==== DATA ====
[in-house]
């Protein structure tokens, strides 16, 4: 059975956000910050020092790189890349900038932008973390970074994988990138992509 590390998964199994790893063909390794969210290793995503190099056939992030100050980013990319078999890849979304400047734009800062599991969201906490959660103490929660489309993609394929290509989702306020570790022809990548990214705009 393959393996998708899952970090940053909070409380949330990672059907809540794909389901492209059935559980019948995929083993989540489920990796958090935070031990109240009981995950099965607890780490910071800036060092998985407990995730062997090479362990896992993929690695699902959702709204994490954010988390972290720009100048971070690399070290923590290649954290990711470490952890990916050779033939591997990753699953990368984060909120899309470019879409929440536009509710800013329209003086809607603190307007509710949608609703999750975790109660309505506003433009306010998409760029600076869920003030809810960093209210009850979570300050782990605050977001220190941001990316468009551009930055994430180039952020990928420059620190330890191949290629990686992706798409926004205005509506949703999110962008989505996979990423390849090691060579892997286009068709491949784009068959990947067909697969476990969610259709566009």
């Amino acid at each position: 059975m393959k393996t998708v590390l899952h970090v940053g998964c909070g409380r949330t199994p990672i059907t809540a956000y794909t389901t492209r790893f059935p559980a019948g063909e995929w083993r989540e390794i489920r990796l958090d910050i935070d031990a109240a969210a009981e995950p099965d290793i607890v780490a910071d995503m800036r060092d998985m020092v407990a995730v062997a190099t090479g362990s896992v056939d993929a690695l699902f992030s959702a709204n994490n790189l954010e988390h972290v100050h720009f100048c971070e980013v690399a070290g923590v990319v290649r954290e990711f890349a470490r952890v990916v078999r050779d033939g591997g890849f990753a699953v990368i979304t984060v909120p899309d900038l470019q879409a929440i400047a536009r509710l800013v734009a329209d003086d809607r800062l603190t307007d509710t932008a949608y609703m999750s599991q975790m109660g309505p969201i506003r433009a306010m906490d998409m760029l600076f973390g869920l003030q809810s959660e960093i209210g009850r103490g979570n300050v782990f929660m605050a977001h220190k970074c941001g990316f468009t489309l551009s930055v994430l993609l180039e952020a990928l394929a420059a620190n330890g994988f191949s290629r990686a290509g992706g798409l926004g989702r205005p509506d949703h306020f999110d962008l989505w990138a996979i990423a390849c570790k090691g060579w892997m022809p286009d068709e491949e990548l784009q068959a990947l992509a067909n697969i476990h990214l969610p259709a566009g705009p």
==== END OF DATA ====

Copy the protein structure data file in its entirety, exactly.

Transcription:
[in-house]
């Protein structure tokens, strides 16, 4: 059975956000910050020092790189890349900038932008973390970074994988990138992509 590390998964199994790893063909390794969210290793995503190099056939992030100050980013990319078999890849979304400047734009800062599991969201906490959660103490929660489309993609394929290509989702306020570790022809990548990214705009 393959393996998708899952970090940053909070409380949330990672059907809540794909389901492209059935559980019948995929083993989540489920990796958090935070031990109240009981995950099965607890780490910071800036060092998985407990995730062997090479362990896992993929690695699902959702709204994490954010988390972290720009100048971070690399070290923590290649954290990711470490952890990916050779033939591997990753699953990368984060909120899309470019879409929440536009509710800013329209003086809607603190307007509710949608609703999750975790109660309505506003433009306010998409760029600076869920003030809810960093209210009850979570300050782990605050977001220190941001990316468009551009930055994430180039952020990928420059620190330890191949290629990686992706798409926004205005509506949703999110962008989505996979990423390849090691060579892997286009068709491949784009068959990947067909697969476990969610259709566009």
């Amino acid at each position: 059975m393959k393996t998708v590390l899952h970090v940053g998964c909070g409380r949330t199994p990672i059907t809540a956000y794909t389901t492209r790893f059935p559980a019948g063909e995929w083993r989540e390794i489920r990796l958090d910050i935070d031990a109240a969210a009981e995950p099965d290793i607890v780490a910071d995503m800036r060092d998985m020092v407990a995730v062997a190099t090479g362990s896992v056939d993929a690695l699902f992030s959702a709204n994490n790189l954010e988390h972290v100050h720009f100048c971070e980013v690399a070290g923590v990319v290649r954290e990711f890349a470490r952890v990916v078999r050779d033939g591997g890849f990753a699953v990368i979304t984060v909120p899309d900038l470019q879409a929440i400047a536009r509710l800013v734009a329209d003086d809607r800062l603190t307007d509710t932008a949608y609703m999750s599991q975790m109660g309505p969201i506003r433009a306010m906490d998409m760029l600076f973390g869920l003030q809810s959660e960093i209210g009850r103490g979570n300050v782990f929660m605050a977001h220190k970074c941001g990316f468009t489309l551009s930055v994430l993609l180039e952020a990928l394929a420059a620190n330890g994988f191949s290629r990686a290509g992706g798409l926004g989702r205005p509506d949703h306020f999110d962008l989505w990138a996979i990423a390849c570790k090691g060579w892997m022809p286009d068709e491949e990548l784009q068959a990947l992509a067909n697969i476990h990214l969610p259709a566009g705009p």